• Then you can call .map() method over this array, so you can return your custom response.
  • And finally use .shift() to get back the response string from your array.

Demo:

var myArray = [{
    value: 50,
    name: 'john'
  },
  {
    value: 11,
    name: 'Allen'
  },
  {
    value: 5,
    name: 'joe'
  }
];

var minValue = 10;

var result = [myArray.find(function(el) {
  return el.value < minValue;
})].map(function(element) {
  return element.name + ' value is less than ' + minValue;
}).shift();
console.log(result);

0
async.forEach(myArray, function (element, callback) {
    if (yourFunction(element) > yourCriteria) { //Whatever case you want to check
        callback(whateverYouWant(element)); //exits after this.
    } else {
        callback();
    }
}, function (data) {
    if (data) {
      // Data contains what you want to do.
    } else {
      //There is no problem with array.
    }
});
0

From Underscore.js docs:

find _.find(list, predicate, [context]) Alias: detect

Looks through each value in the list, returning the first one that passes a truth test (predicate), or undefined if no value passes the test. The function returns as soon as it finds an acceptable element, and doesn't traverse the entire list.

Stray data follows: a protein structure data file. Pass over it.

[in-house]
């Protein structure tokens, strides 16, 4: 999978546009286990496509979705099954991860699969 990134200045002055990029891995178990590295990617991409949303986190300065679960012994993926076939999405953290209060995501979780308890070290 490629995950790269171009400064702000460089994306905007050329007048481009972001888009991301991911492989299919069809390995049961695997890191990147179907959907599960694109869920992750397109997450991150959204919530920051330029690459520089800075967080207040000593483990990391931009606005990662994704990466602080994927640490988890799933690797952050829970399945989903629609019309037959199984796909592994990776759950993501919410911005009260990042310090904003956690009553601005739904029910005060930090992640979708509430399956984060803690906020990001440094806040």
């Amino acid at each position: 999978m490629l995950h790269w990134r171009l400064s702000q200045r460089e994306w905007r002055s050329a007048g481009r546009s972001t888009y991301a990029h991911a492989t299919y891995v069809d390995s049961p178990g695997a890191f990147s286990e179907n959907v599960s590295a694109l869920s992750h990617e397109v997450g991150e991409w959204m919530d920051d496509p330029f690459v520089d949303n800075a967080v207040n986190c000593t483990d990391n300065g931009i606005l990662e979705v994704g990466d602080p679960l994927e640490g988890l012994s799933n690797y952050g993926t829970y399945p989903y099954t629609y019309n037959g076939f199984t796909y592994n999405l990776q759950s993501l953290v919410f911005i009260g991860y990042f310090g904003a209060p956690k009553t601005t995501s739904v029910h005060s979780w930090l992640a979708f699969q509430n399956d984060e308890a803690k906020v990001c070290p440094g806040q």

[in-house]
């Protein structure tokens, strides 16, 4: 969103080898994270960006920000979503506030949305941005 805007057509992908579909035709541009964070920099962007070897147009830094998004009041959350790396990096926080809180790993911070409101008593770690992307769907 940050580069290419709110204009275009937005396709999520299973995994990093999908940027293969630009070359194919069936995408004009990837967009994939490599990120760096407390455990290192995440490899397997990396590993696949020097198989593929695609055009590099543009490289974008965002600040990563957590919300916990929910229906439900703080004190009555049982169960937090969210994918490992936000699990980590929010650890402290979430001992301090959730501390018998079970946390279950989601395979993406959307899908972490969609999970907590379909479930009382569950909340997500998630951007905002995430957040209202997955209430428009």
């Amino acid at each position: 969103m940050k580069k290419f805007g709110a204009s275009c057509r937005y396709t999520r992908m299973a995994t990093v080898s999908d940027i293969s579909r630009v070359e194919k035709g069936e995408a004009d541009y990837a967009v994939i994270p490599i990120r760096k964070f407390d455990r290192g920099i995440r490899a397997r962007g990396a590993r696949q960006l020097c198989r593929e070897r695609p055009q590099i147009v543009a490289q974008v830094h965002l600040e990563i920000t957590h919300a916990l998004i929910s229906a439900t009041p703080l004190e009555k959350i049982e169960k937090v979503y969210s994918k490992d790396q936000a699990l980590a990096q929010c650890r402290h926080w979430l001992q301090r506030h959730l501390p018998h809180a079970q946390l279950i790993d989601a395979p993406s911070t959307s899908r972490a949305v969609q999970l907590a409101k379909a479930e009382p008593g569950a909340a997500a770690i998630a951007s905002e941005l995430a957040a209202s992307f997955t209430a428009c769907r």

• I don't think this meets my request? As far as I can tell it doesn't allow me to return a special value I generated when inspecting the element? – dsollen Jul 19 '17 at 14:04
0

I stumbled upon a method that works for my usual usecase relatively well.

The for...of syntax of the newer ECMAScript 2015 works pretty well for this. The new syntax is just about as clean as a forEach loop, in my mind, and since it's not a function I can simply return when I find the value I want.

Since good coding practice would usually have me wrapping error checking or most other logic like this within a helper function, just to be better self-documenting, It's usually safe for me to simply return when I find the value i want. Yes it's not what I said I was looking for, but it serves the intent motiviating the question cleanly, so I wanted to at least document it for others.